Cubs targets keep coming off the board, this time with catcher Christian Vázquez joining the Twins on a very reasonable three-year, $30 million deal. Between this deal and Sean Murphy being traded to Atlanta, the top end of the catching market is drying up really quickly. The Cubs have also been connected to glove-first backstops Omar Narváez and Tucker Barnhart, both of whom are very realistic options as the front office seems to be seeking value in spite of the mandate to spend.
If Jed Hoyer is looking for a little more consistent offense to form a timeshare with Yan Gomes, he could also look to Toronto. The Blue Jays have expressed a willingness to talk about their trio of catchers, with Danny Jansen probably being more desirable than either Alejandro Kirk or Gabriel Moreno. None of those guys will come cheap from a prospect standpoint, but it might be worth it when considering how badly the Cubs need to upgrade their offense.
Not that it will matter if Hoyer isn’t able to land either Carlos Correa and some decent ancillary pieces or Dansby Swanson and bigger scores at first base/DH, and perhaps third base. Whatever the plan is, the eye of the needle is about to get too small to accommodate even the finest thread.
To that end, I want to briefly address the latest bit of discourse surrounding Hoyer’s apparent reluctance to meaningfully engage in big-ticket deals. As Sahadev Sharma noted on 670 The Score Monday afternoon, and subsequently clarified on Twitter, there’s a sense that Hoyer might be a little wary of the potential monkey’s paw repercussions of spending big this offseason.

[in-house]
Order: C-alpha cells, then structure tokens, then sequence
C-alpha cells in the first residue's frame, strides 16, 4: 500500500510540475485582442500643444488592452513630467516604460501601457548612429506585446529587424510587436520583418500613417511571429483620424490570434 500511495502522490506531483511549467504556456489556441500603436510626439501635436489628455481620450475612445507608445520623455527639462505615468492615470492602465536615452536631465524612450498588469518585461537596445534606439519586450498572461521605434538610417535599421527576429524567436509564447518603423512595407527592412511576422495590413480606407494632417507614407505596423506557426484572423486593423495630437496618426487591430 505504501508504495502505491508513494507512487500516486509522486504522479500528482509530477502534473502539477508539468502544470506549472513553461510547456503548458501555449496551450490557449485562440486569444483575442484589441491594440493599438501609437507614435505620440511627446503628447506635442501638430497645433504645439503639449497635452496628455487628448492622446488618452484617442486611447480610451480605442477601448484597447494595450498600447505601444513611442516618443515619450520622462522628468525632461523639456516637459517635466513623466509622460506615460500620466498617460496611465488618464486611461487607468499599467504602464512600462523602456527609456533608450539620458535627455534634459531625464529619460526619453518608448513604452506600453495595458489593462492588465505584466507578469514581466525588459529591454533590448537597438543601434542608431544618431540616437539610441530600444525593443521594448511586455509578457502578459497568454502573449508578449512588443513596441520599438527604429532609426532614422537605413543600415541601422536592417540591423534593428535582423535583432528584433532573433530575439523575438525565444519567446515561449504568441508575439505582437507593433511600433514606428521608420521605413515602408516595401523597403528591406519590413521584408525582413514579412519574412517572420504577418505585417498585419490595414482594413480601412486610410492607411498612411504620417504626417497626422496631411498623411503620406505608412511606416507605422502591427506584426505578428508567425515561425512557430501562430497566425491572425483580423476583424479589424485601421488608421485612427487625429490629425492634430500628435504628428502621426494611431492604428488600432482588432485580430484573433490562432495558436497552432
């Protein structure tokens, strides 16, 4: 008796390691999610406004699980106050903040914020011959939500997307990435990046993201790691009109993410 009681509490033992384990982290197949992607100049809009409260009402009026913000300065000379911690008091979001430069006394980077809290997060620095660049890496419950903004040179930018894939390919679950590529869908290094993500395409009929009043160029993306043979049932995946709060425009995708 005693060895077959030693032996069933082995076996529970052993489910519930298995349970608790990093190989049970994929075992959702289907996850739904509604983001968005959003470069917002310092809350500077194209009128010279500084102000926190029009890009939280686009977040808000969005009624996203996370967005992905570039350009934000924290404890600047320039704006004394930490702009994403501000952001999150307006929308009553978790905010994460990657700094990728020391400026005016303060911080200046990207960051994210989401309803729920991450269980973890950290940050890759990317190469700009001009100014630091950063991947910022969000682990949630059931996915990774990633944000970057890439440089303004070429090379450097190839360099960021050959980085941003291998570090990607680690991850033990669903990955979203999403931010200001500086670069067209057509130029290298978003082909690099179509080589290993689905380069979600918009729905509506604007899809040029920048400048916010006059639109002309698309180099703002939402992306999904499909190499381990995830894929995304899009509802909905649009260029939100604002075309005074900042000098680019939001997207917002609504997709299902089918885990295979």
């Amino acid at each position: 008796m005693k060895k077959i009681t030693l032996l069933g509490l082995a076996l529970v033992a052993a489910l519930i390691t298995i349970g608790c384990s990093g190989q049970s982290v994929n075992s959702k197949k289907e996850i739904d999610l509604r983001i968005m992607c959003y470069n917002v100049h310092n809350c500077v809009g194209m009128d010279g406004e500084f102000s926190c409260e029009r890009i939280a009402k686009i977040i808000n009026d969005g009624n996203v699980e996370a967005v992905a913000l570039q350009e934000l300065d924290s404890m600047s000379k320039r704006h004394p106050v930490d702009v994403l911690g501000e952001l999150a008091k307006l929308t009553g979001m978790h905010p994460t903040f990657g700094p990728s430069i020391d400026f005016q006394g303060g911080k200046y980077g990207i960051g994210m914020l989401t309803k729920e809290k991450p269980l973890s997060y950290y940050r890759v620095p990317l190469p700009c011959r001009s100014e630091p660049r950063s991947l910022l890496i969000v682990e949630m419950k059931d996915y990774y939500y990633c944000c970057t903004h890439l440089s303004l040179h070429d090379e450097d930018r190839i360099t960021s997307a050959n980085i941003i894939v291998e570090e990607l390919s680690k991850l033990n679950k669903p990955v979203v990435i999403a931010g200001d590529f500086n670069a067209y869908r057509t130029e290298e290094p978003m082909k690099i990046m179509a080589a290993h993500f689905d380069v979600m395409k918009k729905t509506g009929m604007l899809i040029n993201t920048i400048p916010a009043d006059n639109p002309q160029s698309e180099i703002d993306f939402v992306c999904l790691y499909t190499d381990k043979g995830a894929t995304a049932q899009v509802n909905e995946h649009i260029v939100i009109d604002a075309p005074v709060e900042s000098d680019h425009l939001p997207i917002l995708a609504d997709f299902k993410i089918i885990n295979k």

That’s what happened after the Cubs signed Yu Darvish in 2018, when ownership may have moved the goalposts rather than okaying the money to sign Bryce Harper. While Theo Epstein was very transparent about the way Darvish’s late deal decreased financial flexibility, it was evident at the time that he thought more money would be there for the man everyone thought was an obvious fit.
“We have some work to do to make sure we’re in a position to pounce if a certain great fit or just the right special player happens to become available,” Epstein said. “Or somebody wants to be in Chicago and something becomes too good to turn down, it’s just too impactful, or too good a deal (and) would mean too much to the team, we just need to be in a position to do that.”
Hoyer could be concerned that eating up most of their room under the cap by meeting Correa’s demands and then trying to pursue Shohei Ohtani, Manny Machado, and/or Rafael Devers next year could put the Cubs in the same spot. If they don’t win with a high payroll and the financial faucet is turned off again, they’ll be right back in the same spot they were when Epstein had to talk about the offense breaking somewhere along the lines.
Then again, failing to spend in a meaningful way both now and next season — when $60-80 million more falls off the books — means Hoyer might not be around to make those deals at all. Unless every one of their top prospects pops in a big way over the next year and beyond, the Cubs have no choice but to add stars in free agency. The other huge concern here is that simply having money doesn’t guarantee you can sign players.
Other teams will have just as much money and can also boast better value props like more competitive rosters and a recent track record of proving their desire and ability to keep spending. I’m just getting really worried that the Cubs are going to be paralyzed by analysis and that they’re going to keep letting solid players go by the wayside because they’re unwilling to meet the market.
Ed. note: The dollar figure on this deal came out just as I was publishing, so I threw it in without trying to shoehorn additional commentary into the mix. Not that it would have changed much other than to make my tone even more disheartening. Given what the Cubs need to do yet, $30 million for a really solid catcher who would be there for two more years after Gomes’s deal expires seems like a bargain. Whether Hoyer can’t pull the trigger or the Cubs are really just losing out to teams with more competitive outlooks, this really sucks. And I’m saying that as someone who wants Barnhart, though I’ve noted more than once that it’s a personal thing as much as a baseball move for me.